An ex-situ wildlife conservation institution (outside of natural habitat), Taman Safari Indonesia Cisarua has received conservation fund donations for Orangutans (Pongo pygmaeus) from a private company.
“The donation is very helpful in the effort to conserve Orangutans, that have been performed by Taman Safari Indonesia (TSI),” said TSI Cisarua Director Tony Sumampau in Cisarua, Bogor regency, West Java, Sunday, 27/8.

[Nepal] Hunters of red pandas start protecting the endangered species
By Hari Krishna Gautam, myRepublica, 28 August 2017
Locals of Gurja in Dhaulagiri Rural Municipality until recent used to hunt the endangered red pandas due to lack of awareness and identification. Later, conservation campaigns conducted by various organizations made them realize the importance this rare species.
Awareness for the protection of red panda has been rising with the efforts for Red Panda Network (RPN), Himali Conservation Forum and World Wildlife Fund (WWF)-funded Hariyo Ban Program.

[Nepal] Experts call to step up conservation efforts
Kathmandu Post, 28 August 2017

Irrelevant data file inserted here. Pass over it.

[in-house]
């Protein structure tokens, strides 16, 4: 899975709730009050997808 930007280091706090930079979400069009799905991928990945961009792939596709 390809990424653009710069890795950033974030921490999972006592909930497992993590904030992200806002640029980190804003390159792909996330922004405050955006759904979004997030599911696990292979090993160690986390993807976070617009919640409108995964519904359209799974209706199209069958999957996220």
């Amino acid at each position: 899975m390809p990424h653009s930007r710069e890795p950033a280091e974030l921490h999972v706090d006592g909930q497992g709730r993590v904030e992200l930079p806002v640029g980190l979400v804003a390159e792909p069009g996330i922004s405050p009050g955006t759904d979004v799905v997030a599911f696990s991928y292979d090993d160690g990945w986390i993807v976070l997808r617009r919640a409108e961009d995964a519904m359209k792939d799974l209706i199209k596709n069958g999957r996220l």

The South Asian Conference on small mammals kicked off in the Capital on Sunday, with calls for more efforts towards conservation of these species.
The conference—the first ever in the region with a focus on small mammals—is jointly organised by Small Mammals Conservation and Research Foundation (SMCRF) and MoFSC with support from other organisations.
The three-day event has drawn nearly 60 wildlife researchers, experts, policy makers from 10 countries, who have raised concerns over inadequate efforts despite the region boasting various species of small mammals.

Extensive illegal cattle ranching destroys core area of Nicaragua’s Indio Maíz Biological Reserve
By Duyerling Ríos and Cristopher Mendoza, Mongabay, 28 August 2017